Two women offer an answer to fixing school food

In order to teach science, math, literature, history, foreign language, home economics, art, P.E. or music schools require that teachers have training and proficiency in their subject. Kate Adamick and Andrea Martin believe that schools need another type of teacher and provide the training to enable them to be proficient in their field. They train Lunch Ladies to become Lunch Teachers.

Both women are accomplished chefs, and Chef Adamick was previously a corporate attorney. Kate Adamick has considerable experience showing how to transform institutional food into healthful meals, and today she and Chef Martin operate Cook For America, with the major focus on their culinary “boot camps.”

The boot camp is a 5-day, intensive program to teach culinary skills to those who are in charge of our children’s school food. Lunch Ladies are taught how to prepare delicious food from scratch, which not only results in calmer, brighter, healthier children, but also gives the cafeteria staff the respect they deserve. They become teachers in their schools, showing children how to enjoy healthful food.

Cook For America has numerous programs, including “Jr. Chef” which involves children in food preparation and enlists the help of other professional chefs in sharing culinary skills with school personnel.

Previous Pure Facts articles have shown how schools can provide healthy food that costs less than factory food and have pointed out the enormous savings as a result of a reduction in learning and behavior problems. A small portion of these savings could be applied to training a school’s Lunch Teachers.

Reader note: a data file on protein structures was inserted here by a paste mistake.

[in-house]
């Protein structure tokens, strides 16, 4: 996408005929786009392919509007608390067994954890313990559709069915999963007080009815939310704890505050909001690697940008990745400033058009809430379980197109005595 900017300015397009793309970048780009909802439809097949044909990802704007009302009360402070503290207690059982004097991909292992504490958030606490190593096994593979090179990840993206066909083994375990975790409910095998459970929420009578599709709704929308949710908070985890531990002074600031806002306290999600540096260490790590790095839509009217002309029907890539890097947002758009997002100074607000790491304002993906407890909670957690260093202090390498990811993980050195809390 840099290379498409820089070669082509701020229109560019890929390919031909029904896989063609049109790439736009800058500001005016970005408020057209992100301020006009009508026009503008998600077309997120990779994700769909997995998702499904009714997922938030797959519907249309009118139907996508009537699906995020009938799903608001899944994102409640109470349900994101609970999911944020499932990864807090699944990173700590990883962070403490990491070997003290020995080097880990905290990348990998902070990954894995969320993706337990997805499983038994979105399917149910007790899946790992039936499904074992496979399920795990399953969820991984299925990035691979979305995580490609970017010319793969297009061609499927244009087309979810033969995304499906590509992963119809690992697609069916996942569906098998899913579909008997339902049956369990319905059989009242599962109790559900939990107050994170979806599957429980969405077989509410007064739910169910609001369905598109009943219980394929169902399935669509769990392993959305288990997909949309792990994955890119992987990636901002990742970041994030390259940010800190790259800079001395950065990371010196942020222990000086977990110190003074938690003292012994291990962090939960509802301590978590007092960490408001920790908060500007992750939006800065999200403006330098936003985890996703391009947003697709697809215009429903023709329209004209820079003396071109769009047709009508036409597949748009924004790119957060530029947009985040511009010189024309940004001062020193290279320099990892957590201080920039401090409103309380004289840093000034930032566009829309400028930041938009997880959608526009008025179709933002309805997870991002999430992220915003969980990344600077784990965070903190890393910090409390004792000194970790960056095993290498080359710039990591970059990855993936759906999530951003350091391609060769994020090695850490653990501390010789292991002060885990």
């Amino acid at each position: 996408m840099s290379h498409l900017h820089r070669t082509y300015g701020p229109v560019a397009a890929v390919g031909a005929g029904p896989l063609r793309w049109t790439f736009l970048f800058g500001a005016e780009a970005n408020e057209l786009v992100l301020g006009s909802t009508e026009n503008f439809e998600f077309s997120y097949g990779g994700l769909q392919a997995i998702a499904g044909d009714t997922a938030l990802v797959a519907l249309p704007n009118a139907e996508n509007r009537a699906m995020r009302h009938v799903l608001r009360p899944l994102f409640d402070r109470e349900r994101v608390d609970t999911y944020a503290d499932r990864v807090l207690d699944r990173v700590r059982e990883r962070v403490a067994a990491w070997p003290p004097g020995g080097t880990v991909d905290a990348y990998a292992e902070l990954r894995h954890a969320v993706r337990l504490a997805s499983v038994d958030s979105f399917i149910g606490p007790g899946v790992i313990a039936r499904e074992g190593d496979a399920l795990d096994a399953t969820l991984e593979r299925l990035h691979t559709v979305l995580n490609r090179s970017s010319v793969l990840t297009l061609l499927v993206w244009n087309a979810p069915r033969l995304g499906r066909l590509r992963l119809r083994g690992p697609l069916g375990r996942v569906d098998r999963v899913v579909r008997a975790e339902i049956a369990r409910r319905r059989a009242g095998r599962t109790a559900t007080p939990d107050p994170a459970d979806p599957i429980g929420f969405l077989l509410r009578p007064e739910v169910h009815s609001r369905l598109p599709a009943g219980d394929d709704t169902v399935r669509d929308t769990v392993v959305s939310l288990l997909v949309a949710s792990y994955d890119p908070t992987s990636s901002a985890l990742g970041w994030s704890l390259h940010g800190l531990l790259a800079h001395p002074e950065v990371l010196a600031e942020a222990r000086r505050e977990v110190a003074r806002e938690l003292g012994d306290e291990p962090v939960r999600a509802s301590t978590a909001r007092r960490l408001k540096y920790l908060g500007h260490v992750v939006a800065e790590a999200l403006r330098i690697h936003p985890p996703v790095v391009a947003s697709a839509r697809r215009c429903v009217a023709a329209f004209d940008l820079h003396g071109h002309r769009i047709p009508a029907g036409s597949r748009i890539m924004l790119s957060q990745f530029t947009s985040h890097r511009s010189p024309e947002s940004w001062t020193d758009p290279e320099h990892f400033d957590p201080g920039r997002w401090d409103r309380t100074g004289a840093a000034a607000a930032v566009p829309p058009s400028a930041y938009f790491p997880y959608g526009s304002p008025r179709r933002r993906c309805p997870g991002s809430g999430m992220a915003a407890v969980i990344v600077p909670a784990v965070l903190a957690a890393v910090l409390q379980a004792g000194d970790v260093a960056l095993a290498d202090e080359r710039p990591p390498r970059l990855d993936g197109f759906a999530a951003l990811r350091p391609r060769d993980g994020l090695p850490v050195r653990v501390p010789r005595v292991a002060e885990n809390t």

The resource schools need is available right now

Every year young chefs graduate from culinary schools throughout the country. They seek out ways to work at the craft they love, designing and creating wonderful things to eat. But most of them end up working until the wee hours, in hot kitchens at chain restaurants, cooking other people’s recipes and earning low wages; many quit the profession and their dream.

These talented people could be a solution for schools looking to improve their breakfast and lunch programs. Such a chef could easily create menus, bring in fresh food and train a staff to help prepare it. A chef could show children how to enjoy healthy food, knowledge that will pay huge dividends in a healthier and more successful life.

The salary for a school chef would be far more than they earn in a restaurant, and their work day could end at 2 pm instead of 2 am. Another bonus is that summers, weekends and school holidays would be theirs to enjoy.